The easiest way for the Yankees to fix their two-man bench problem is to simply send down Mitchell and get back to a normal 12-man pitching staff. They’ll still have Freddy Garcia available for long relief, plus CC Sabathia and Hiroki Kuroda have started pitching deeper into games on a more consistent basis. Monday’s an off day as well, a built-in day of rest. The need for eight bullpen arms just isn’t all that great right now. No, the pressing need is another warm body for the bench, someone who can at the very least play passable defense in an outfield corner and maybe even pinch-run. They don’t need miracles, just someone like Melky Mesa for a week. That’s all.
More than anything, my biggest concern in this entire roster mess is that Swisher won’t get the proper time to heal and his low-grade hamstring strain turns into a high-grade hamstring strain. It’s very easy to re-aggravate a muscle problem, especially a lower body strain on an outfielder. A setback would put the timetable for Swisher’s return at weeks, not days. If they’re dead set on keeping him off the DL, fine. They just better not rush him back because well, the bench is short. With Gardner reportedly unlikely to come off the DL when eligible tomorrow, just send down a pitcher and get another capable body where one is really needed, the corner outfield.
I can’t help but wonder if the anterior labral tear in Michael Pineda‘s right shoulder could have been avoided had he spoken up sooner about the soreness in camp, but what can you do. When you tell the kid he needs to compete for a rotation spot in Spring Training one year after he made the All-Star Team, you can’t be surprised when you find out he’s been hiding an injury. He’s going to do whatever he has to do to keep his job.
People like to assign blame in situations like this, but it really doesn’t help matters any. Blame Brian Cashman, blame the medical staff, blame Pineda, blame the Mariners, blame whoever you want. It won’t make Pineda’s shoulder any healthier. If you think this whole episode is a fireable offense, I won’t disagree with you. I don’t think you can have a trade of this magnitude go sour this quickly without someone being held accountable, I just don’t know who and neither do you.
When you boil it all down, the Yankees made the trade for Pineda because they’ve been completely unable to develop their own starting pitchers in recent years. Joba Chamberlain was the team’s best hope for a homegrown ace in quite some time, but he was forced to jump through some mind-numbingly stupid player development hoops. Phil Hughes hasn’t worked out for a number of reasons and Ian Kennedy was traded away before getting an extended audition. The IPK thing doesn’t bother me nearly as much as Joba and Hughes because at least he brought back an MVP-caliber player in the trade. That Ivan Nova has lasted as long as he has is a minor miracle.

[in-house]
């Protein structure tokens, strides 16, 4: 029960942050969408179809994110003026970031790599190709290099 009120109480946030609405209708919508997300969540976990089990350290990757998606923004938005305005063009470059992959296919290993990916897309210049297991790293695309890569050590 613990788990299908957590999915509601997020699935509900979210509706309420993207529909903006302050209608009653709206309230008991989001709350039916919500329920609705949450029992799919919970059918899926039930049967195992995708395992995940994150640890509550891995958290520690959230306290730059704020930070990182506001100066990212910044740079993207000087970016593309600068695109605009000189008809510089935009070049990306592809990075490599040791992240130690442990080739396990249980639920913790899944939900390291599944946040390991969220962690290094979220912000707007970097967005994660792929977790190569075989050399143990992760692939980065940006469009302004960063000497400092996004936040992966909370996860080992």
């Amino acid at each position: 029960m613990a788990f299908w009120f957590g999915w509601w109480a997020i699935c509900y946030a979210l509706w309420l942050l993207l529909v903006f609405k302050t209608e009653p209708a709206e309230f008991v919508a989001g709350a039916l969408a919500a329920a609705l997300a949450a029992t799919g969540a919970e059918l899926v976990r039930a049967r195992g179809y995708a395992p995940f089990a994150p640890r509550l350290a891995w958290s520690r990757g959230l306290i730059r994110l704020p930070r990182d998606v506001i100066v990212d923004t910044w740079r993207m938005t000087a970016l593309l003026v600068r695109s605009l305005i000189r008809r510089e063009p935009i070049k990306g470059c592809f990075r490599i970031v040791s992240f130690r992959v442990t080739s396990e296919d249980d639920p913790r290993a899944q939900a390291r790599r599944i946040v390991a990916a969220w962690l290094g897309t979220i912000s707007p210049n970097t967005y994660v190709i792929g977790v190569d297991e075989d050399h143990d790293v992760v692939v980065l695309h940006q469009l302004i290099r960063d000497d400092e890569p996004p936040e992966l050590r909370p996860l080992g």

As far as 2012 is concerned, the trade is a disaster. A complete and unmitigated disaster. The Yankees basically forfeited whatever Jesus Montero and Hector Noesi could have given them and instead won’t get anything out of Pineda or Jose Campos, who is in Low-A. I suppose they could always trade Campos for a big leaguer and extract 2012 value that way, but that’s another matter entirely. Given their recent track record of developing young arms, maybe they should trade him before they ruin him too. Okay, now I’m just trollin’.
Anyway, the Yankees made the trade for both short and long-term reasons. They thought Pineda would be a rotation upgrade in the immediate future and an ace-caliber hurler down the line. Pineda came with five years of team control before qualifying for free agency, but now the Yankees are going to get four of those five years in the absolute best case scenario. That means no setbacks, no performance decline, no further injuries, no nothing. One-fifth of their expected return has already been wiped away and they can’t get it back. They’ll be lucky if they only lose that much.
Pitchers are inherently risky, but unfortunately you actually need them to win. Good ones too, and Michael Pineda most certainly was very good last year. You don’t strike out a quarter of the batters you face with a 3.15 K/BB ratio because of good luck or because you play in a big home ballpark. I said that I thought the trade was fair on our podcast right after the deal went down, but I also said I would have rather kept Montero. This whole thing just sucks. I feel bad for Pineda as a person, I really do, but I’m also furious that there’s a really good chance the Yankees will get absolutely nothing out of Montero other than those 69 plate appearances last September. Mistakes are unavoidable in baseball, but not all are forgivable.